The signing of the Energy Management and Efficiency Programme (EMEP) marks a historic turning point for Jamaica. For the first time in the country’s history, a coordinated effort to plan for optimal use of energy resources is underway. The positive tone set and the proactive steps taken by this government will resonate in Jamaican households and businesses and it will support a cultural shift towards responsible and efficient energy use throughout Jamaica.
During her September visit to Jamaica, Julie Katzman, the Executive Vice President of the IDB, commented that the IDB as an organization was “in awe” of Jamaica because the Government has taken and followed through with the difficult steps required to attain macroeconomic stability. In the most recent country review by the IMF, it was noted that Jamaica’s programme performance is on track and macroeconomic stability is entrenched, with stronger fiscal and external positions, subdued inflation, and with employment at historic highs.
Given Jamaica’s exemplary economic performance in recent years, Jamaica is now moving forward by signing this ground-breaking energy loan with the IDB, which forms part of a wider package alongside the Japan International Cooperation Agency (JICA) through its Co-financing of Renewable Energy and Energy Efficiency (CORE) mechanism, and the European Union Caribbean Investment Facility (EUCIF).
The EMEP addresses a number of pressing needs that will strengthen the Government’s position as it endeavors to reign in unnecessary spending, to preserve Jamaica’s environment, and to set an example for the private sector and other regional governments to follow:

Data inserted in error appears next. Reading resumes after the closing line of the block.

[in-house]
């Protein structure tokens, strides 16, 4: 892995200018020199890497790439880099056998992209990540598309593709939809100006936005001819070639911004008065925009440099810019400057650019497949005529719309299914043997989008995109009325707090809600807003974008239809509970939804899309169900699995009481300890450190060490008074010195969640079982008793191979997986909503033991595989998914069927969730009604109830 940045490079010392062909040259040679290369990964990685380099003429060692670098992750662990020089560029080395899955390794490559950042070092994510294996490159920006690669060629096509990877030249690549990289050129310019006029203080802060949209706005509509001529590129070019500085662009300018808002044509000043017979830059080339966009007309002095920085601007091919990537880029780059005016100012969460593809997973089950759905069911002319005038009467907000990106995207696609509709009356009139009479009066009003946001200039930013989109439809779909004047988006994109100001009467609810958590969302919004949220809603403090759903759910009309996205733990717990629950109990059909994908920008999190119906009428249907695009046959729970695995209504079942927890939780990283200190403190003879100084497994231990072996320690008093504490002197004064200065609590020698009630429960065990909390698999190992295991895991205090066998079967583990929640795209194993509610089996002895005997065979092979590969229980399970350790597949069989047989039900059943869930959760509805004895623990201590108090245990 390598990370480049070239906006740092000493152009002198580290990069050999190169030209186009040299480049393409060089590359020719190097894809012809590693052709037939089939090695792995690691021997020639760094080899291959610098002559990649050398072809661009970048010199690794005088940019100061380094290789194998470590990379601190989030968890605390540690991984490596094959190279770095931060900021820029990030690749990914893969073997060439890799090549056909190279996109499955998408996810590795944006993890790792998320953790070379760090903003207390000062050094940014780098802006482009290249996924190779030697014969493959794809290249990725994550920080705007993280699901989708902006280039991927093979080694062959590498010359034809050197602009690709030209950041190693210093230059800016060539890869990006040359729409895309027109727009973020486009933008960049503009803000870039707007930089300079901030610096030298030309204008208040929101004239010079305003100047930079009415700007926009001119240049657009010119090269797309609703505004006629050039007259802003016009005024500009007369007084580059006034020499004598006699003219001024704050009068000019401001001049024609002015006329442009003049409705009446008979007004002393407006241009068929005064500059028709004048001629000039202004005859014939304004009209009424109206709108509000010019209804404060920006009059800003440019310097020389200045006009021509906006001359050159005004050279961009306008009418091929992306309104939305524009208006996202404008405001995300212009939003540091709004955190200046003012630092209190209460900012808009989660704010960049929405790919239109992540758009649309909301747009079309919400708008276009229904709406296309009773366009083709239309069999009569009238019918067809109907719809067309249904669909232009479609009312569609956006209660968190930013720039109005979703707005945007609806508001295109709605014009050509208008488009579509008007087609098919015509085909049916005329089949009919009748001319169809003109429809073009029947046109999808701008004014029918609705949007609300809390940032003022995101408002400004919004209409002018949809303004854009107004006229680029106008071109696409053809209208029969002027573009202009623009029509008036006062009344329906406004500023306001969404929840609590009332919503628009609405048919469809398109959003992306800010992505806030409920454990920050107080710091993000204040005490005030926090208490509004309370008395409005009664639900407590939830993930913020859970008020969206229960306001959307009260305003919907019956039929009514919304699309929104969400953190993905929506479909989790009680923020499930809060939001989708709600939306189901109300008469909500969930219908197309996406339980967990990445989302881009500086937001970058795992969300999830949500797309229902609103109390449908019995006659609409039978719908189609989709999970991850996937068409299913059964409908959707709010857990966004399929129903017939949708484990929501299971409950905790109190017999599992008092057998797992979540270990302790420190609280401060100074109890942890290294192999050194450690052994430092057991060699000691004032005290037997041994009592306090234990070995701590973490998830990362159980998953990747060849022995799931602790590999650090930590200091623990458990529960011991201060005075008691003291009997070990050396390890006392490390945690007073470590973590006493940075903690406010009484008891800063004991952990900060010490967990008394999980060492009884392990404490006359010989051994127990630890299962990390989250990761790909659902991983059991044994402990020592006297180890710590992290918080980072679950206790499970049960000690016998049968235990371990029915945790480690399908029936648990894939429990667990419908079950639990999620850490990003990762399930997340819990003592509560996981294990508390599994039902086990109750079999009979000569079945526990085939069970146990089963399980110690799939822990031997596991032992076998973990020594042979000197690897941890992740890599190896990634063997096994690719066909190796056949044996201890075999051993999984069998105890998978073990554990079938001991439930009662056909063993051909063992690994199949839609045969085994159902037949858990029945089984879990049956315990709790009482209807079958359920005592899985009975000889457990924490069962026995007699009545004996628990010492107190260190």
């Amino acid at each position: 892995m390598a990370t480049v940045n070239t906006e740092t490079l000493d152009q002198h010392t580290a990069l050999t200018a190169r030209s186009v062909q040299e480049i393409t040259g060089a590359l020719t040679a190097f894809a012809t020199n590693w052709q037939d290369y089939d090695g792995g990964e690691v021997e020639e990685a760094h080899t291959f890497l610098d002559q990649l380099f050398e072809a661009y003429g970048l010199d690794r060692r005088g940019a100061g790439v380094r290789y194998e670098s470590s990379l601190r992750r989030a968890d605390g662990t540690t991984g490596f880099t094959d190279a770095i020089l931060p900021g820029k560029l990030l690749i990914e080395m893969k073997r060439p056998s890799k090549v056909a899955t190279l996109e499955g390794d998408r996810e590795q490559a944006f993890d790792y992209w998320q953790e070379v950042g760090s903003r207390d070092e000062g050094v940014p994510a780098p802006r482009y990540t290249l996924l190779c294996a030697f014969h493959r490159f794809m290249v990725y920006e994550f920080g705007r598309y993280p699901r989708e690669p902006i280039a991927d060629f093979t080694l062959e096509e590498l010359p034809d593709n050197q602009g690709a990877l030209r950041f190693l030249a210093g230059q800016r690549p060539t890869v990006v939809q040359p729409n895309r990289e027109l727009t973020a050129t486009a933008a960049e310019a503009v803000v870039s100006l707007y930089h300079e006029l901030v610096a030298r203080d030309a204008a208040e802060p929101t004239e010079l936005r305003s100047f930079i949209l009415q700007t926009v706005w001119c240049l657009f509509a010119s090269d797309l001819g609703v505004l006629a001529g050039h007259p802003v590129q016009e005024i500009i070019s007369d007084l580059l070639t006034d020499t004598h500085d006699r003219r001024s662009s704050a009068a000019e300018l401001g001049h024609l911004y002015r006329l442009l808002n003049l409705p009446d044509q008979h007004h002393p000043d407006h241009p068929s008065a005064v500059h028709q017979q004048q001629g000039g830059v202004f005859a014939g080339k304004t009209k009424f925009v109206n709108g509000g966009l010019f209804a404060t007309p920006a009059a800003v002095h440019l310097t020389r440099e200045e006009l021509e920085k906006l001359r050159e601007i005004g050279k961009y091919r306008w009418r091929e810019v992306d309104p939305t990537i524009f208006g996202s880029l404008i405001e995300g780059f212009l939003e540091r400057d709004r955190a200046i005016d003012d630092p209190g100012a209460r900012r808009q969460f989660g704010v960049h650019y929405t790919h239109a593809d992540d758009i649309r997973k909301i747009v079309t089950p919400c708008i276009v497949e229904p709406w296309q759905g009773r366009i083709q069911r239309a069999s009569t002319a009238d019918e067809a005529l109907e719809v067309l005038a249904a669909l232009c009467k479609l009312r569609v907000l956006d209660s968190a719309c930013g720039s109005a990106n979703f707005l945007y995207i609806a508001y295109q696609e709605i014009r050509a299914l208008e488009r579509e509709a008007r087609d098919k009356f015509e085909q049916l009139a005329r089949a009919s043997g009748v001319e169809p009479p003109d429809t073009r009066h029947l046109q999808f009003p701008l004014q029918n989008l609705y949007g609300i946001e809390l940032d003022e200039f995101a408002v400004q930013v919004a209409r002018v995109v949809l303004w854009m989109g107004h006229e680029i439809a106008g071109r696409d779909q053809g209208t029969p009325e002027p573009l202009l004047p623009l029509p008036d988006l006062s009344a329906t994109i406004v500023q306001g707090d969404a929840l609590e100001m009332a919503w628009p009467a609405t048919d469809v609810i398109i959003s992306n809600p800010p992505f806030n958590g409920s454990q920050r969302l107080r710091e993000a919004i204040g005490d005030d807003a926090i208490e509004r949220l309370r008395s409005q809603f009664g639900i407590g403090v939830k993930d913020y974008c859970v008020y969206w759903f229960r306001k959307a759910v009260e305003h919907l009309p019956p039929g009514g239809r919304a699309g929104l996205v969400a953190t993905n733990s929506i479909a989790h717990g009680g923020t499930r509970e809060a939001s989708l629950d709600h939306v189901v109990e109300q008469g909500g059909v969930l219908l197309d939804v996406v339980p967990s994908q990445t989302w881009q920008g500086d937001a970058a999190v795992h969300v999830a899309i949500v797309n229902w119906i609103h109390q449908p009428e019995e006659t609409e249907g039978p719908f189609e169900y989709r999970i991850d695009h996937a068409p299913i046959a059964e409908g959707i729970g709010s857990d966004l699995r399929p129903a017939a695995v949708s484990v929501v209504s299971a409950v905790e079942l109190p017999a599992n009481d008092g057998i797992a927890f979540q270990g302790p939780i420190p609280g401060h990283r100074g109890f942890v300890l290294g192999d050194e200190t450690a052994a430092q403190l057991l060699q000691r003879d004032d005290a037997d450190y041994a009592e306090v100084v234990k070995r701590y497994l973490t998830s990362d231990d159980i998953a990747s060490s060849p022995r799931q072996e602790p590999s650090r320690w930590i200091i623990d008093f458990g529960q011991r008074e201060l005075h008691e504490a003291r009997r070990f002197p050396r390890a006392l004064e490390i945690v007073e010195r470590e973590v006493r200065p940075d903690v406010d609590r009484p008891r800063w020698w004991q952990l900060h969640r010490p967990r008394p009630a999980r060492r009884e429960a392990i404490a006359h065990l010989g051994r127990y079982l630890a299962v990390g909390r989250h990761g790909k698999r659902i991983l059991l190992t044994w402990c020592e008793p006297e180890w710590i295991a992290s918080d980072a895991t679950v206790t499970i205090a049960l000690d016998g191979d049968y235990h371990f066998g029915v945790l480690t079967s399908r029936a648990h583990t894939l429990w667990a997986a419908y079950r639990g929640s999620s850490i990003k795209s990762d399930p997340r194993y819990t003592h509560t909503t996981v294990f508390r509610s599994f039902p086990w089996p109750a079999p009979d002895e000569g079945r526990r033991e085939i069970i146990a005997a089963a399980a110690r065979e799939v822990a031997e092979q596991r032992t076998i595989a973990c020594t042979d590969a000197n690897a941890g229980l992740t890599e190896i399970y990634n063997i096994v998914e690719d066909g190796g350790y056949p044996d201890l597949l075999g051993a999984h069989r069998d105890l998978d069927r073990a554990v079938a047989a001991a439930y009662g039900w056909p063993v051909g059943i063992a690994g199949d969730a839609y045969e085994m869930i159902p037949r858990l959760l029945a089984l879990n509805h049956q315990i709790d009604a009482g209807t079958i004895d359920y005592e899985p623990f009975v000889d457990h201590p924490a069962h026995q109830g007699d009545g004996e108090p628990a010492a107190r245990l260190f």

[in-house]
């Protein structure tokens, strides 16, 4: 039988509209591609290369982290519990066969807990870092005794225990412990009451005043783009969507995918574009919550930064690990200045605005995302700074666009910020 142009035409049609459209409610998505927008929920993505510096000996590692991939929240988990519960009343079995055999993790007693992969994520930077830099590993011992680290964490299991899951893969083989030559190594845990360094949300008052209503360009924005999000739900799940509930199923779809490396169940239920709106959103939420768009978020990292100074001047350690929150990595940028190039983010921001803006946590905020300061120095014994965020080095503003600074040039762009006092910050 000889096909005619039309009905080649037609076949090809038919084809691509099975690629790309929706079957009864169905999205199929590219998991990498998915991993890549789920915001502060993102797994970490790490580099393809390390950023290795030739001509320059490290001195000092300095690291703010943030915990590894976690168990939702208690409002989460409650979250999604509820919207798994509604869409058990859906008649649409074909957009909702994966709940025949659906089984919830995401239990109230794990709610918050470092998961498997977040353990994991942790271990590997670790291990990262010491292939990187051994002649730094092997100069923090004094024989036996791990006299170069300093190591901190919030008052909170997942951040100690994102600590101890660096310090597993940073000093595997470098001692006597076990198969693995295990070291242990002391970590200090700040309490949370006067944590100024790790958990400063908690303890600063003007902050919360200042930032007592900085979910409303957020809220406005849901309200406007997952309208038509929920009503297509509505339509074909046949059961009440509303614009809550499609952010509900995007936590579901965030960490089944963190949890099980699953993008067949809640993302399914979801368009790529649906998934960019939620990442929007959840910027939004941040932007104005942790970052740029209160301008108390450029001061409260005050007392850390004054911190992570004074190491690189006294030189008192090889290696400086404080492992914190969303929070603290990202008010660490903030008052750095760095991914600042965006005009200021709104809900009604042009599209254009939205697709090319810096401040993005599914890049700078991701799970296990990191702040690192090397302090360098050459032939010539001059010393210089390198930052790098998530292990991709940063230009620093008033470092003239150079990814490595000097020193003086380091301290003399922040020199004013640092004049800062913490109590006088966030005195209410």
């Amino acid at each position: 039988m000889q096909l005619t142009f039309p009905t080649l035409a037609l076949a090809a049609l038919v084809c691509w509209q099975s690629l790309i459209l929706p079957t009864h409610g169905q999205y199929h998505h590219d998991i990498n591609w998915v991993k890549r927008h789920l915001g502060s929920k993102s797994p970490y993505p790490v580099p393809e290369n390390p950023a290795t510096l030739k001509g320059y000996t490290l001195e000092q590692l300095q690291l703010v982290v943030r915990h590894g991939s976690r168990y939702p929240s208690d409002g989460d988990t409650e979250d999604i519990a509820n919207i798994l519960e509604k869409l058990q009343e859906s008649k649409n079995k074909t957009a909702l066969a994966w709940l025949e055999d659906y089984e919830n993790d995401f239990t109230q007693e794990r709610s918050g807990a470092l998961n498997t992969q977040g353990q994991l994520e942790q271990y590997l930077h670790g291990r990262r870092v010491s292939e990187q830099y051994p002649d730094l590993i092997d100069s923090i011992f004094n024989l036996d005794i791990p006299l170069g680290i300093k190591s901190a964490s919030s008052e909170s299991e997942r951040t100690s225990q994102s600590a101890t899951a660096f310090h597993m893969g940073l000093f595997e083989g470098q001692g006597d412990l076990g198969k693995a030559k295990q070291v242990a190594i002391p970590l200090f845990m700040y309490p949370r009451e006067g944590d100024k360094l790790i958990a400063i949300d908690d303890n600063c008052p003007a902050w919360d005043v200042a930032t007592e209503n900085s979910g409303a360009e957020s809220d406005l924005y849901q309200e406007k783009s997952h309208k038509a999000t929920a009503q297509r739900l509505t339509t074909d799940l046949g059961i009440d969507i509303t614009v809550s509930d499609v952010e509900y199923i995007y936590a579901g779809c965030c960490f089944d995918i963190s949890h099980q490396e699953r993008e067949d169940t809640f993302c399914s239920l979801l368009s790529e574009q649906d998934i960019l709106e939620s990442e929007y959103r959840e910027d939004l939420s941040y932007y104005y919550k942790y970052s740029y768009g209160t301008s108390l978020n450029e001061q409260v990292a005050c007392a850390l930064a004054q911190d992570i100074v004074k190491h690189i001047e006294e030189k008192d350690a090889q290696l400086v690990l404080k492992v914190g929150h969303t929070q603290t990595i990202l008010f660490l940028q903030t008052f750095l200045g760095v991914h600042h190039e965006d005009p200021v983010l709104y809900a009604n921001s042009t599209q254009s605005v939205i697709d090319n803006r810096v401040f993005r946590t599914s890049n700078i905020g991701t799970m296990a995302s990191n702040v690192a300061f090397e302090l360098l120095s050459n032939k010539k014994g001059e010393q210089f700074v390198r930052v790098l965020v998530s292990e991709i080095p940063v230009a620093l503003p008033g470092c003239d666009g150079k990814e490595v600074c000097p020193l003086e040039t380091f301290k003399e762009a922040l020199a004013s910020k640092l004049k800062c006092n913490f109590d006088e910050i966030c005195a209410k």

Planning and Management– Jamaica’s Integrated Resource Plan, now with stakeholders for consultation, will help inform the Ministry of Science, Energy and Technology (MSET) as it structures a roadmap for energy security and implements the necessary changes to achieve its goal of 30% renewable power in the power generation sector by 2030. The EMEP provides resources for building capacity and expertise within MSET to bring clarity on Jamaica’s energy needs over a 20-year horizon and to ensure the methodical replacement of dirty fossil fuels with cleaner alternatives wherever and whenever possible.
Energy Efficiency & Diversification –Dependence on foreign oil has been the Achilles heel in Jamaica’s economic growth trajectory for decades. When oil prices go up, electricity rates go through the roof, household disposable income evaporates, and vital industries become uncompetitive, causing all-too-frequent recessions and prompting desperate calls for solutions. When oil prices fall, the relatively lower energy costs are perceived as a windfall, and it’s back to business as usual.